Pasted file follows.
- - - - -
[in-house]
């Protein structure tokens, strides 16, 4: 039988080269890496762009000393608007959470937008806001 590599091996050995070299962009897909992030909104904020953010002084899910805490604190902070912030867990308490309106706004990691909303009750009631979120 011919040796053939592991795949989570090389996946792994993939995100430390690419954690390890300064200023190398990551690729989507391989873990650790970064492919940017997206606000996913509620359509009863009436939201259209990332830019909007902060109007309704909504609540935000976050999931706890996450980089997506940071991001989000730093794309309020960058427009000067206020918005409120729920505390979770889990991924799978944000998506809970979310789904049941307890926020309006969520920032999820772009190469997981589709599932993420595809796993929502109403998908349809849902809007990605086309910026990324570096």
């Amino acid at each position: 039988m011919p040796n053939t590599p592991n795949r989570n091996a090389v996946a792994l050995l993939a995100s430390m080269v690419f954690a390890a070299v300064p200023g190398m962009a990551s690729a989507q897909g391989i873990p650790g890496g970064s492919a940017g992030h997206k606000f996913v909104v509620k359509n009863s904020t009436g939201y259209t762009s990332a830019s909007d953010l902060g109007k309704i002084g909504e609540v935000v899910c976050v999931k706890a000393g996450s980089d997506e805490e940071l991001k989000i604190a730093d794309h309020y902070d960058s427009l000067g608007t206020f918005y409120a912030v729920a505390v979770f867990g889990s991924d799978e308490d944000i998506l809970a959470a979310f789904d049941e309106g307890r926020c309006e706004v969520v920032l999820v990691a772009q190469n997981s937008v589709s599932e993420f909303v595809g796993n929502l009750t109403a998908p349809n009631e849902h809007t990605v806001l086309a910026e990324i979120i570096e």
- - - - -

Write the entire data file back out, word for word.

[in-house]
């Protein structure tokens, strides 16, 4: 039988080269890496762009000393608007959470937008806001 590599091996050995070299962009897909992030909104904020953010002084899910805490604190902070912030867990308490309106706004990691909303009750009631979120 011919040796053939592991795949989570090389996946792994993939995100430390690419954690390890300064200023190398990551690729989507391989873990650790970064492919940017997206606000996913509620359509009863009436939201259209990332830019909007902060109007309704909504609540935000976050999931706890996450980089997506940071991001989000730093794309309020960058427009000067206020918005409120729920505390979770889990991924799978944000998506809970979310789904049941307890926020309006969520920032999820772009190469997981589709599932993420595809796993929502109403998908349809849902809007990605086309910026990324570096």
């Amino acid at each position: 039988m011919p040796n053939t590599p592991n795949r989570n091996a090389v996946a792994l050995l993939a995100s430390m080269v690419f954690a390890a070299v300064p200023g190398m962009a990551s690729a989507q897909g391989i873990p650790g890496g970064s492919a940017g992030h997206k606000f996913v909104v509620k359509n009863s904020t009436g939201y259209t762009s990332a830019s909007d953010l902060g109007k309704i002084g909504e609540v935000v899910c976050v999931k706890a000393g996450s980089d997506e805490e940071l991001k989000i604190a730093d794309h309020y902070d960058s427009l000067g608007t206020f918005y409120a912030v729920a505390v979770f867990g889990s991924d799978e308490d944000i998506l809970a959470a979310f789904d049941e309106g307890r926020c309006e706004v969520v920032l999820v990691a772009q190469n997981s937008v589709s599932e993420f909303v595809g796993n929502l009750t109403a998908p349809n009631e849902h809007t990605v806001l086309a910026e990324i979120i570096e």